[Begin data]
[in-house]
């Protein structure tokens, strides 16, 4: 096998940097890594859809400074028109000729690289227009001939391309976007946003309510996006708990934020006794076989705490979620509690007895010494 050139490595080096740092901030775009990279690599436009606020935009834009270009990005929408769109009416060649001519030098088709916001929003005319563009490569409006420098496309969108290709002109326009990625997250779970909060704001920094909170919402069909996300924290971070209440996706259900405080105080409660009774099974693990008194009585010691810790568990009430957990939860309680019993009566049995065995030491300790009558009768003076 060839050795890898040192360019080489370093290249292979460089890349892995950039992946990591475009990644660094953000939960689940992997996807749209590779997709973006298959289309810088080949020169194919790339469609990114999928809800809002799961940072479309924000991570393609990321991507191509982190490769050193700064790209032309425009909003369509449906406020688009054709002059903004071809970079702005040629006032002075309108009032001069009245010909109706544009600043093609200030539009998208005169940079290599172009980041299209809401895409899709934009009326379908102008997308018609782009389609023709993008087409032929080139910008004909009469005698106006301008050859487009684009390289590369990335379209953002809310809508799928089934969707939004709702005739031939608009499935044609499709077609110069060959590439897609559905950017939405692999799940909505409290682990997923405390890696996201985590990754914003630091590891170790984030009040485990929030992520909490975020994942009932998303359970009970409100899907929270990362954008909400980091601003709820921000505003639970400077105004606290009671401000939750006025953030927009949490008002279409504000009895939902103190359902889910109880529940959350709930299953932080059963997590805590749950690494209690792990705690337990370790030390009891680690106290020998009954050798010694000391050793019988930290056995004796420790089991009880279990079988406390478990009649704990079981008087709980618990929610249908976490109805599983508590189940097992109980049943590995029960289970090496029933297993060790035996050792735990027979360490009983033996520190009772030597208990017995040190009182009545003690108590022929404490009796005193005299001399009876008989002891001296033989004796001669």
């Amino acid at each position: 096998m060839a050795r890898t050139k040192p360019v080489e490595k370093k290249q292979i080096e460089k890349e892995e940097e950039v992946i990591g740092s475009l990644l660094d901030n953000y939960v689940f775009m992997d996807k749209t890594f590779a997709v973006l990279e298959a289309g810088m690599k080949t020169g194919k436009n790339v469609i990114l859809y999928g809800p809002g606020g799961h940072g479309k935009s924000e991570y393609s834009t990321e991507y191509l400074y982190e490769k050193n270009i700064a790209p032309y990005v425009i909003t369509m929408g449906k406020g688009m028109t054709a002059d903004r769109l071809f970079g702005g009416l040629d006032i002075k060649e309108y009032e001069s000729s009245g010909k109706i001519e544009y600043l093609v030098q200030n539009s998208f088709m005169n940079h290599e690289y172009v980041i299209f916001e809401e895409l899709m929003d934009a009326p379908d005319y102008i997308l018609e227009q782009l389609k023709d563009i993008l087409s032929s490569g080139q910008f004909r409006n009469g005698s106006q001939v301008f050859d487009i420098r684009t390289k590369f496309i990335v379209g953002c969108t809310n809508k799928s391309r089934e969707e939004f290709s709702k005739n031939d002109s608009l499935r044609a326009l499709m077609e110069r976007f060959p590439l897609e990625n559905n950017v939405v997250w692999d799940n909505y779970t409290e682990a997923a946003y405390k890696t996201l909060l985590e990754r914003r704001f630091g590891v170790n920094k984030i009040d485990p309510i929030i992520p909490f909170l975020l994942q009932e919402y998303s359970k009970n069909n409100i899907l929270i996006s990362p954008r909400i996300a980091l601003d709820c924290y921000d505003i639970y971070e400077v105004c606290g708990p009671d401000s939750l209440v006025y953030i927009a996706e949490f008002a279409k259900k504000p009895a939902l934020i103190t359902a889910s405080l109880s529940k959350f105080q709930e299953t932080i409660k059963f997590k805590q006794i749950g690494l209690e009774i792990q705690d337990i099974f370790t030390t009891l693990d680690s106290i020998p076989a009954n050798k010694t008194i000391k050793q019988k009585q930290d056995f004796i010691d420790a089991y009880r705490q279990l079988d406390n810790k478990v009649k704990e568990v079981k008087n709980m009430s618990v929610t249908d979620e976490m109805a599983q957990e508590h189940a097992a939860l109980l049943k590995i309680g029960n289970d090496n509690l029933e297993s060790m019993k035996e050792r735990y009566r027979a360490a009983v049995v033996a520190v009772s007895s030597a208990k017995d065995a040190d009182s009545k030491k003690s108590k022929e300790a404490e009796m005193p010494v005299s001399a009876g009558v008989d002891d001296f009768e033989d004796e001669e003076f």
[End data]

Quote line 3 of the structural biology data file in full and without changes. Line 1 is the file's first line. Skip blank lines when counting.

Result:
């Amino acid at each position: 096998m060839a050795r890898t050139k040192p360019v080489e490595k370093k290249q292979i080096e460089k890349e892995e940097e950039v992946i990591g740092s475009l990644l660094d901030n953000y939960v689940f775009m992997d996807k749209t890594f590779a997709v973006l990279e298959a289309g810088m690599k080949t020169g194919k436009n790339v469609i990114l859809y999928g809800p809002g606020g799961h940072g479309k935009s924000e991570y393609s834009t990321e991507y191509l400074y982190e490769k050193n270009i700064a790209p032309y990005v425009i909003t369509m929408g449906k406020g688009m028109t054709a002059d903004r769109l071809f970079g702005g009416l040629d006032i002075k060649e309108y009032e001069s000729s009245g010909k109706i001519e544009y600043l093609v030098q200030n539009s998208f088709m005169n940079h290599e690289y172009v980041i299209f916001e809401e895409l899709m929003d934009a009326p379908d005319y102008i997308l018609e227009q782009l389609k023709d563009i993008l087409s032929s490569g080139q910008f004909r409006n009469g005698s106006q001939v301008f050859d487009i420098r684009t390289k590369f496309i990335v379209g953002c969108t809310n809508k799928s391309r089934e969707e939004f290709s709702k005739n031939d002109s608009l499935r044609a326009l499709m077609e110069r976007f060959p590439l897609e990625n559905n950017v939405v997250w692999d799940n909505y779970t409290e682990a997923a946003y405390k890696t996201l909060l985590e990754r914003r704001f630091g590891v170790n920094k984030i009040d485990p309510i929030i992520p909490f909170l975020l994942q009932e919402y998303s359970k009970n069909n409100i899907l929270i996006s990362p954008r909400i996300a980091l601003d709820c924290y921000d505003i639970y971070e400077v105004c606290g708990p009671d401000s939750l209440v006025y953030i927009a996706e949490f008002a279409k259900k504000p009895a939902l934020i103190t359902a889910s405080l109880s529940k959350f105080q709930e299953t932080i409660k059963f997590k805590q006794i749950g690494l209690e009774i792990q705690d337990i099974f370790t030390t009891l693990d680690s106290i020998p076989a009954n050798k010694t008194i000391k050793q019988k009585q930290d056995f004796i010691d420790a089991y009880r705490q279990l079988d406390n810790k478990v009649k704990e568990v079981k008087n709980m009430s618990v929610t249908d979620e976490m109805a599983q957990e508590h189940a097992a939860l109980l049943k590995i309680g029960n289970d090496n509690l029933e297993s060790m019993k035996e050792r735990y009566r027979a360490a009983v049995v033996a520190v009772s007895s030597a208990k017995d065995a040190d009182s009545k030491k003690s108590k022929e300790a404490e009796m005193p010494v005299s001399a009876g009558v008989d002891d001296f009768e033989d004796e001669e003076f």